On January 21, 2010, the Department of Justice (DOJ) settled a “gun jumping” action against Smithfield Foods (Smithfield) and Premium Standard Farms (Premium Standard) arising out of actions the parties took prior to the expiration of the Hart Scott Rodino (HSR) waiting period and the consummation of their 2007 merger. Pursuant to the settlement, the parties are required to pay $900,000.


The HSR Act requires parties to transactions that meet certain threshold levels to make a premerger notification filing with the DOJ and the Federal Trade Commission (FTC). There is a waiting period associated with the HSR Act that allows the government an opportunity to investigate the proposed transaction for anticompetitive effects and to stop anticompetitive transactions before they are consummated. During this waiting period, the parties must remain independent companies (and if competitors, must continue to compete against each other), so that if the transaction is blocked, the parties and competition will be intact.

Even after the merger agreement is signed, the parties must not consummate their transaction, or transfer control (directly or beneficially) from seller to buyer, until the expiration of the HSR waiting period. A transfer of “beneficial” control includes the power of the buyer to make business decisions for the seller, whether under an express provision in the merger agreement or through cooperation between the parties. Transferring control or beneficial ownership of the seller to the buyer prior to the end of the HSR waiting period is known as “gun jumping.” The penalty for violating the HSR Act is currently $16,000 for each day of the violation, and it may be applied to both the buyer and seller.

The Smithfield/Premium Standard Action

The Smithfield/Premium Standard merger agreement included customary interim “conduct of business” provisions limiting Premium Standard’s operations during the period between execution of the merger agreement and the closing. Such provisions are often seen in merger agreements to protect a buyer’s legitimate interests in maintaining the seller’s value. The Smithfield/Premium Standard agreement included provisions regarding Premium Standard’s rights to:

  • assume new debt or financing;
  • issue new voting securities and sell assets; and
  • carry on its business in the ordinary course consistent with past practice.

According to the DOJ’s Complaint, the foregoing provisions were not problematic, as they protected Smithfield’s interest in maintaining Premium Standard’s value without impairing Premium Standard’s independence. The violation in Smithfield/Premium Standard concerned the actions taken by the parties pre-closing.  

Prior to their merger, Smithfield and Premium Standard both processed and sold pork in competition with each other. To continue its hog processing business in its ordinary course, Premium Standard continued to purchase hogs from independent hog producers. However, after executing the merger agreement, Premium Standard began seeking Smithfield’s consent on various ordinary course hog purchasing contracts during the HSR waiting period, including one contract accounting for less than one percent of Premium Standard’s annual slaughter capacity. Whereas each of the contracts in question were not large contracts, together, they accounted for a purchase price of hogs ranging from approximately $57 million to $67 million — an amount in excess of the minimum HSR transaction threshold in effect at that time. Given the foregoing, the DOJ determined that Smithfield had exercised operational control over — and, consequently, acquired beneficial ownership of — a significant portion of Premium Standard’s business prior to the expiration of the HSR waiting period, violating the HSR Act.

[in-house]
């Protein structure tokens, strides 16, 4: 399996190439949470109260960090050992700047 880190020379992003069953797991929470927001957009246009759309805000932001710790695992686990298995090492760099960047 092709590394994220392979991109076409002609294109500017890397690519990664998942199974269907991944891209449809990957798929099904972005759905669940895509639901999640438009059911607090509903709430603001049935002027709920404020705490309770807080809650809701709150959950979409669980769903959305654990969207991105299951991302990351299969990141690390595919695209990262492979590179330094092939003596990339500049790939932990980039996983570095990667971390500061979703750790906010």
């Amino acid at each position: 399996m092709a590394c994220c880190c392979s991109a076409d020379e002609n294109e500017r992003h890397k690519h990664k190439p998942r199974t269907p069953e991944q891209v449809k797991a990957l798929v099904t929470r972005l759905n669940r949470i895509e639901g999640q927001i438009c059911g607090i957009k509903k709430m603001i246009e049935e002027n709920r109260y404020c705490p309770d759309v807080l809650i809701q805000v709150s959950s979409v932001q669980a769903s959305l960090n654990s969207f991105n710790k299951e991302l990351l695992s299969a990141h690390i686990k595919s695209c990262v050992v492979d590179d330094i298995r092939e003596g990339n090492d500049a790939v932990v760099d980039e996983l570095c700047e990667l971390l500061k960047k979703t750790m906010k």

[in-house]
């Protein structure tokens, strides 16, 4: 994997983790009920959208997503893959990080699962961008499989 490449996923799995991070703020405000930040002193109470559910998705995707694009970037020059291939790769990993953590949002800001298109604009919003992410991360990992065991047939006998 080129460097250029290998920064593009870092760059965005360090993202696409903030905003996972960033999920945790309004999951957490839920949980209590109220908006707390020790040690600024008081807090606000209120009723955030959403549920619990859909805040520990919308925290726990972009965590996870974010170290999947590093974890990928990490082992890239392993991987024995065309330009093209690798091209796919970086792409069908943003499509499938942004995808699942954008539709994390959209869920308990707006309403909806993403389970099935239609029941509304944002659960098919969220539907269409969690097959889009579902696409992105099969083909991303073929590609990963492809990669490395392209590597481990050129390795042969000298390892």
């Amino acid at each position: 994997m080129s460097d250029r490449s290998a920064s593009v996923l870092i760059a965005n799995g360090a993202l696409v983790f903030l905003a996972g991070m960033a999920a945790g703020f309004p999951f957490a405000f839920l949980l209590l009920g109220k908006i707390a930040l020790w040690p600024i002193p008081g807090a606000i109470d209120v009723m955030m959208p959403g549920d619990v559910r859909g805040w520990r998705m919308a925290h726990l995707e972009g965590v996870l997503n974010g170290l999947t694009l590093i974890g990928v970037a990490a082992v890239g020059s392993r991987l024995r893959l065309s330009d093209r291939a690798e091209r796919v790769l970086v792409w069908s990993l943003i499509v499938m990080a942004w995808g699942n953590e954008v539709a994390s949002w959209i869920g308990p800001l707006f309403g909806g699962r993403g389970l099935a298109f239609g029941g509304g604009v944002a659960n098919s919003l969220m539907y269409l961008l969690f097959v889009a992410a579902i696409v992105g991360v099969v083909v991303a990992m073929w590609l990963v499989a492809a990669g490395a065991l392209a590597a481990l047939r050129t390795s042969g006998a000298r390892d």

The Smithfield/Premium Standard settlement should not be viewed as a statement by the DOJ and FTC that customary interim provisions to maintain the seller’s value during the pre-closing period are unlawful under the HSR Act. Indeed, in the Complaint, the DOJ noted that the interim provisions in the agreement did not impair Premium Standard’s independence. However, the action represents a continued refinement of the gun-jumping standard that the agencies will apply when parties to a transaction go beyond the scope of the valid interim provisions, as the parties in Smithfield/Premium Standard did.

While all transactions subject to the HSR Act must adhere to the Act’s gun-jumping provisions, in transactions where the buyer and seller are competitors, the parties should expect that their written agreements and preclosing conduct will be examined more closely by the government.

Practical Advice

As illustrated by the Smithfield/Premium Standard action, the gun-jumping standard is evolving and extremely fact-specific. During the merger process, parties must carefully balance the legitimate interests to ensure that the seller’s business maintains its value and viability prior to closing, as well as to prepare for the quick and effective integration of the acquired business post-closing, with the HSR Act’s prohibition of premature transfer of control from seller to buyer. The balancing process is complex and risky, as it is fact-intensive and deals with the totality of the deal circumstances. Gun-jumping investigations create additional hurdles for the merging parties and can create delays to the HSR process. Further, the federal antitrust agencies will not hesitate (and will likely increase) their enforcement vigilance in this area as a part of the more aggressive antitrust enforcement under the Obama administration, and as the transactional market recalibrates following the 2009 credit break. Thus, parties to a transaction and deal lawyers should pay close attention to coordination and integration issues prior to and during the HSR review period, and should involve antitrust counsel in the early stages of the transaction.